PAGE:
The world of cycling is full of words and terms that, sometimes, we do not know and can cause us confusion. This happens, above all, when we start to become interested in improving our performance and concepts that we had not heard before begin to appear. One of them may be the maximum aerobic power or MAP.
If you’ve come this far, it’s probably because you’ve already heard about MAP but it’s not entirely clear to you what it is and how it relates to the sport and performance. If this is your case, don’t worry, because we are going to try to explain in a simple and quick way what you need to know in order to start familiarizing yourself with Maximal Aerobic Power.
What is maximal aerobic power?
As the study Factors determining maximal aerobic power explains, “maximal aerobic power is the peak maximal oxygen consumption that an individual can obtain during dynamic exercise using large muscle groups for a few minutes performed under normal conditions at sea level.”
And what is maximal oxygen consumption or VO2Max? The maximum amount of oxygen an individual can process per unit of time and weight. Basically, it is the “displacement” of our “engine” and largely defines our ability to perform.
The good thing is that this VO2Max can be improved and we talked about it in our Magazine.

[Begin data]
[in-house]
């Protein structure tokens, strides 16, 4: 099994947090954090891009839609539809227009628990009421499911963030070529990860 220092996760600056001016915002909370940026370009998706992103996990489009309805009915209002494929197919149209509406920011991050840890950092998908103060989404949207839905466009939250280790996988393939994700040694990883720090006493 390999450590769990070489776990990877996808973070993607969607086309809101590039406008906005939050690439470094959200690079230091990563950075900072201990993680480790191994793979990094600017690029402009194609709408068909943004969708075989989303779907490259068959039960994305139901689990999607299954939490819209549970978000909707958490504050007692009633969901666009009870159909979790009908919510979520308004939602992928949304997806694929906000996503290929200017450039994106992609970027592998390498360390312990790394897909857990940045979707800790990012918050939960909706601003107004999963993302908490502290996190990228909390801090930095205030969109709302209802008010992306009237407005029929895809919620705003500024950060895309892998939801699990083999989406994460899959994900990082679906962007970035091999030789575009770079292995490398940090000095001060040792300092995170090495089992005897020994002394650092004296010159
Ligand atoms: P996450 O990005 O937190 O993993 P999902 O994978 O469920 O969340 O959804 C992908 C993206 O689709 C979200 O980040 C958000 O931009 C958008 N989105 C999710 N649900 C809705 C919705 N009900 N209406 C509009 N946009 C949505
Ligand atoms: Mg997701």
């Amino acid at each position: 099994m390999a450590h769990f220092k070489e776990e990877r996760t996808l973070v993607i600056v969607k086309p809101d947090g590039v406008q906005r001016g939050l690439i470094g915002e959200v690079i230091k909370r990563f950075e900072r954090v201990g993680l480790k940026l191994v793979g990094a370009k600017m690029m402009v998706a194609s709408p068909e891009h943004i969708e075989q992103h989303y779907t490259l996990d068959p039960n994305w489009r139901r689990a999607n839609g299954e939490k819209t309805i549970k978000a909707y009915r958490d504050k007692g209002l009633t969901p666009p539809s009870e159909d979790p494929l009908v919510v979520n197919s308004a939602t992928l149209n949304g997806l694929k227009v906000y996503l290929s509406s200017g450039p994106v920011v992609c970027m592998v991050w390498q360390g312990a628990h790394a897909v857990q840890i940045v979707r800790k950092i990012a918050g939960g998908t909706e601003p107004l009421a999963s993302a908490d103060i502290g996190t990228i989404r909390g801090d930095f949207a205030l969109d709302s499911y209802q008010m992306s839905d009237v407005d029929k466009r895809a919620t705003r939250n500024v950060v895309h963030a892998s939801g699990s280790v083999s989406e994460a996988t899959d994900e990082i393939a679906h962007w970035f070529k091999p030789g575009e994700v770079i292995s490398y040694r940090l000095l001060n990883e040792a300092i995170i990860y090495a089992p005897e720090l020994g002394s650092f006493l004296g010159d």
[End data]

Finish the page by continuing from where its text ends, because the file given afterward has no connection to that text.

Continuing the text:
But let’s go back to maximum aerobic power: MAP can also be explained as the maximum power that our body can develop in an aerobic state and is expressed in watts (W). Normally, this figure can be sustained for approximately 5 to 7 minutes.
Why is MAP important?
Knowing our maximum aerobic power is an important step towards becoming a better cyclist. Once we know this data we can work on aerobic power, a necessary step to improve FPT.
With good planning and a series of workouts aimed at improving our maximal aerobic power, we will be more consistent in these higher power ranges and then we can work on improving other zones.
How can I know my maximal aerobic power?
The ideal is to undergo a laboratory test. These are usually carried out on a cycloergometer with a power meter and consist of increasing the power range by 20 or 30 W every certain period of time (between 1 and 3 minutes) until the cyclist is exhausted. The last stretch in which we are able to sustain the indicated power corresponds to the maximum aerobic power.
If we do not have the opportunity to undergo this type of test, we can perform a similar test on the trainer-provided we have a power meter-.
Another option is to perform what is known as a predictive performance test: the data obtained in a P5 or P6 are very close to the maximum aerobic power. It is simply a matter of performing a 5- or 6-minute test at the maximum power you are capable of withstanding.
The key is to undergo one of these tests periodically throughout the season to check our evolution and always under the same protocol and conditions.